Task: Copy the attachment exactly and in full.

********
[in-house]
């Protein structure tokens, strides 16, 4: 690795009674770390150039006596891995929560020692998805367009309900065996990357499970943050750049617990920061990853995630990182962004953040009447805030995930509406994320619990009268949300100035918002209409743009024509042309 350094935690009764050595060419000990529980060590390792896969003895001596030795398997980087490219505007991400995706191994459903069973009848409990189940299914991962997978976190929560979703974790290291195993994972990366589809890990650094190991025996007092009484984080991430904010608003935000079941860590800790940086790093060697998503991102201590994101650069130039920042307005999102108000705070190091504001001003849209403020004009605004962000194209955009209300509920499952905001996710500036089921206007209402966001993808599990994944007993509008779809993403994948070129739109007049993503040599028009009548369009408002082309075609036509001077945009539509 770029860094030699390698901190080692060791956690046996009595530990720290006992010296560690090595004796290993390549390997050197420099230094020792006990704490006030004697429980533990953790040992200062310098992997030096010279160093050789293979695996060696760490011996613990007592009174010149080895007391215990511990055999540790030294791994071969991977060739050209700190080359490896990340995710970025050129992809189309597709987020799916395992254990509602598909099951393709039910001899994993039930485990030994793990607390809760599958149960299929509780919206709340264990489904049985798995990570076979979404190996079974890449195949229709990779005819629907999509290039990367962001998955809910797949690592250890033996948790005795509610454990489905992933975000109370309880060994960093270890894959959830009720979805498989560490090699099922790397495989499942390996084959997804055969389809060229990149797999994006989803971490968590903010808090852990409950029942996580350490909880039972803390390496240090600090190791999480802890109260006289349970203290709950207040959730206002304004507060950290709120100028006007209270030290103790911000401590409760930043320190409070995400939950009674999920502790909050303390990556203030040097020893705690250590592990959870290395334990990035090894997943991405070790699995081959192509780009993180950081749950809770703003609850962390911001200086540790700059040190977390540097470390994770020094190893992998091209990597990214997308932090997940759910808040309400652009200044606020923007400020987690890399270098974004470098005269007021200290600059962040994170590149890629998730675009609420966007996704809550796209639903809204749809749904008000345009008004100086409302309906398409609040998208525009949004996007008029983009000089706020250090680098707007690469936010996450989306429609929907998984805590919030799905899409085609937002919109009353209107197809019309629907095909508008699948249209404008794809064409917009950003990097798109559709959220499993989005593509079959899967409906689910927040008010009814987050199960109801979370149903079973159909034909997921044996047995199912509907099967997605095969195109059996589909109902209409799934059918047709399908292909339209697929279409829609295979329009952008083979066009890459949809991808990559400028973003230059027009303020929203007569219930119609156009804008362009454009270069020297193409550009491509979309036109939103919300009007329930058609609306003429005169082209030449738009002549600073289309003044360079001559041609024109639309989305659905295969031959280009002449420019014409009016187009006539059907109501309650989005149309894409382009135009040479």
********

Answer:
[in-house]
């Protein structure tokens, strides 16, 4: 690795009674770390150039006596891995929560020692998805367009309900065996990357499970943050750049617990920061990853995630990182962004953040009447805030995930509406994320619990009268949300100035918002209409743009024509042309 350094935690009764050595060419000990529980060590390792896969003895001596030795398997980087490219505007991400995706191994459903069973009848409990189940299914991962997978976190929560979703974790290291195993994972990366589809890990650094190991025996007092009484984080991430904010608003935000079941860590800790940086790093060697998503991102201590994101650069130039920042307005999102108000705070190091504001001003849209403020004009605004962000194209955009209300509920499952905001996710500036089921206007209402966001993808599990994944007993509008779809993403994948070129739109007049993503040599028009009548369009408002082309075609036509001077945009539509 770029860094030699390698901190080692060791956690046996009595530990720290006992010296560690090595004796290993390549390997050197420099230094020792006990704490006030004697429980533990953790040992200062310098992997030096010279160093050789293979695996060696760490011996613990007592009174010149080895007391215990511990055999540790030294791994071969991977060739050209700190080359490896990340995710970025050129992809189309597709987020799916395992254990509602598909099951393709039910001899994993039930485990030994793990607390809760599958149960299929509780919206709340264990489904049985798995990570076979979404190996079974890449195949229709990779005819629907999509290039990367962001998955809910797949690592250890033996948790005795509610454990489905992933975000109370309880060994960093270890894959959830009720979805498989560490090699099922790397495989499942390996084959997804055969389809060229990149797999994006989803971490968590903010808090852990409950029942996580350490909880039972803390390496240090600090190791999480802890109260006289349970203290709950207040959730206002304004507060950290709120100028006007209270030290103790911000401590409760930043320190409070995400939950009674999920502790909050303390990556203030040097020893705690250590592990959870290395334990990035090894997943991405070790699995081959192509780009993180950081749950809770703003609850962390911001200086540790700059040190977390540097470390994770020094190893992998091209990597990214997308932090997940759910808040309400652009200044606020923007400020987690890399270098974004470098005269007021200290600059962040994170590149890629998730675009609420966007996704809550796209639903809204749809749904008000345009008004100086409302309906398409609040998208525009949004996007008029983009000089706020250090680098707007690469936010996450989306429609929907998984805590919030799905899409085609937002919109009353209107197809019309629907095909508008699948249209404008794809064409917009950003990097798109559709959220499993989005593509079959899967409906689910927040008010009814987050199960109801979370149903079973159909034909997921044996047995199912509907099967997605095969195109059996589909109902209409799934059918047709399908292909339209697929279409829609295979329009952008083979066009890459949809991808990559400028973003230059027009303020929203007569219930119609156009804008362009454009270069020297193409550009491509979309036109939103919300009007329930058609609306003429005169082209030449738009002549600073289309003044360079001559041609024109639309989305659905295969031959280009002449420019014409009016187009006539059907109501309650989005149309894409382009135009040479």